Why Don't Snakes Have Legs?
July 16 is World Snake Day, and Florida is a great place to celebrate. Why would anyone celebrate snakes?
Often thought to be ominous, snakes have an important role in the ecosystem and are not usually a danger to people. We talked to two Florida Park Service snake experts to learn more.
Andrea Junkunc teaches reptile education programs at Ellie Schiller Homosassa Springs Wildlife State Park. During Andrea’s programs, visitors have the chance to meet an ambassador snake. Often it’s their first time seeing a snake up-close. The most common snake myths she hears is that snakes like to chase people and that they’re slimy.
“The fear of snakes is a common phobia that can hinder many people from enjoying the outdoors,” Junkunc said. “Knowledge overcomes fear! In Florida there are close to 100 species and subspecies of snakes, but only six are venomous. And no snake wants a confrontation with anything 100 times its size.”
What about venomous snakes like the cottonmouth (also known as the water moccasin)?
“Even venomous snakes (don’t want confrontation),” Junkunc said. “It takes a venomous snake a long time to produce venom. If they don’t have it, they can’t eat. They can’t constrict their prey like many snakes can, so if they go biting everything, they have no way to catch food. They prefer to just slither away peacefully and use their venom to help fill their bellies later when a rat comes by.”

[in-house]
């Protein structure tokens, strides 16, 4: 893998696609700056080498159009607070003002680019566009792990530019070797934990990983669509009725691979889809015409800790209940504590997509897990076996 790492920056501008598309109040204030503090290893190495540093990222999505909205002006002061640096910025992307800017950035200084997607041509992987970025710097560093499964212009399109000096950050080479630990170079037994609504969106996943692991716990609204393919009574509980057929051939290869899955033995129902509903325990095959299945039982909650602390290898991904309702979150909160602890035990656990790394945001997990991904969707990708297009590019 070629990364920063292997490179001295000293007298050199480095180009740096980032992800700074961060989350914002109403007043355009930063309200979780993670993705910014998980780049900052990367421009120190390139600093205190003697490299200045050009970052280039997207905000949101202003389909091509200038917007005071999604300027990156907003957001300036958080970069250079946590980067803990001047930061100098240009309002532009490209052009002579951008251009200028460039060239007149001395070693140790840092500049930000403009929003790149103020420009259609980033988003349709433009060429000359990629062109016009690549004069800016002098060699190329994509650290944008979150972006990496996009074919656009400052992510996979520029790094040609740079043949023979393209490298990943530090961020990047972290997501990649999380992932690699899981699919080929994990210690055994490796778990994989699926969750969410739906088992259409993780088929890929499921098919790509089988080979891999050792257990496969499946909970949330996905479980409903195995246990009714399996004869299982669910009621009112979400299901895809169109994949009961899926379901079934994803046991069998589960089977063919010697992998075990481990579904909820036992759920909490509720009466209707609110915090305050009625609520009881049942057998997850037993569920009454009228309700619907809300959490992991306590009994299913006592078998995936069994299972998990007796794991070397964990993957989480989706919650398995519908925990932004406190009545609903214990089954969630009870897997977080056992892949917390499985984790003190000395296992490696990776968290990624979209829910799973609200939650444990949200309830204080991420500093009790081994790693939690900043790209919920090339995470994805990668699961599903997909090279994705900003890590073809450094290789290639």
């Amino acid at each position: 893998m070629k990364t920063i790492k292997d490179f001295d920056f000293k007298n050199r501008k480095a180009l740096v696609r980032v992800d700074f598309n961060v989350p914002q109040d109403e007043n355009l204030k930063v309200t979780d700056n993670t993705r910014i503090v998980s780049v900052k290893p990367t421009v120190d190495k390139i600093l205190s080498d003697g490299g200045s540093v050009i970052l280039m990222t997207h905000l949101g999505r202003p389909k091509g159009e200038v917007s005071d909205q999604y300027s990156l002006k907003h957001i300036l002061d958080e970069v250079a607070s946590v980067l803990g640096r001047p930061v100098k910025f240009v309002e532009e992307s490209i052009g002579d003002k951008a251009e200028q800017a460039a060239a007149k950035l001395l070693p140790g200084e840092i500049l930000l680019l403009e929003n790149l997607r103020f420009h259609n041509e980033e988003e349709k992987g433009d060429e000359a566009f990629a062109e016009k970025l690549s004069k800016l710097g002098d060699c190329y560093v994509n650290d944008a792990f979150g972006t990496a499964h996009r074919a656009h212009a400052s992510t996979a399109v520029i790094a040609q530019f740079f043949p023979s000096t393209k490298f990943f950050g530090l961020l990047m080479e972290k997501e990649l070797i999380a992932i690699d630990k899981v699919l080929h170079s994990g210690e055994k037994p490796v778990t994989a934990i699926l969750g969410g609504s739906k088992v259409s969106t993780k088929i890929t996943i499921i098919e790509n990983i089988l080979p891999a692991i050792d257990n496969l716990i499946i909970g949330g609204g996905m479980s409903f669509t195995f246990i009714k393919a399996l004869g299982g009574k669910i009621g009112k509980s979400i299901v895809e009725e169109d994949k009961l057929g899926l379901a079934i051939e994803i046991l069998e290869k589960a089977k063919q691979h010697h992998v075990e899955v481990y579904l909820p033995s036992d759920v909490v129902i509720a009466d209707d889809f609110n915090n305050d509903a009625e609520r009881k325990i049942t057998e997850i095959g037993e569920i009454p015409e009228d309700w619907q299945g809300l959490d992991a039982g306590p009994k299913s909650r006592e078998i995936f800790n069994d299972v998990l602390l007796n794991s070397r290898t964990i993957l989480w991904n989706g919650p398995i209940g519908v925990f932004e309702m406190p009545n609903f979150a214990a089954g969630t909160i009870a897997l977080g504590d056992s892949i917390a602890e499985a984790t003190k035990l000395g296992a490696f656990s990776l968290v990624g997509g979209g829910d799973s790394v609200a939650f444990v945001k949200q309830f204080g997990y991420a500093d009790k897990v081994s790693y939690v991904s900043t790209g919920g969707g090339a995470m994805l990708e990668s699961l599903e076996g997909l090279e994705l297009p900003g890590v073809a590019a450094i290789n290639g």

Tips for co-existing with snakes from the Florida Fish and Wildlife Conservation Commission
Park Biologist Keith Morin has been fascinated by snakes for years. Now he works at Paynes Prairie Preserve State Park near Gainesville, a vast wetland that is perfect habitat for species like the banded water snake.
How do snakes benefit Florida’s ecosystems?
“Snakes serve as both predator and prey, providing a vital energy and survival link for the food web and ecosystem,” Morin said. “They eat an endless variety of prey. Many of their prey can breed explosively and are considered pests. Snakes help balance these populations.”
What snakes would a visitor most likely to see in Florida State Parks or other natural areas?
“Snakes that move a lot are seen frequently, such as the black racer that has a wide patrolling style of hunting. Water snakes and garter snakes often come out of the marsh and onto trails to sun, so those are seen in wet areas," said Morin.
"One of the most common snakes in wooded areas seen climbing is the rat snake. This could be a yellow rat snake in Central Florida, a gray rat in North Florida or an Everglades rat in South Florida. These are all closely related despite their different appearances.”
If someone wants to see a snake, where should they look?
“Down! I know birding is very popular with our park visitors and birds are an incredible draw to our parks. Snakes mostly are in the opposite direction and can have camouflage coloration making them harder to see.”
And finally, why don’t snakes have legs?
“They don’t need them,” Morin said. “From the way they move, to the places they can go and some of the methods of subduing prey, like constriction, having legs would simply get in the way. Over millions of years they gradually lost legs, and they’ve even lost shoulders and hips. Evidence of older species with limbs can be found in the fossil record and in the boas (Boidae), a more primitive family that still has remnants of limbs.”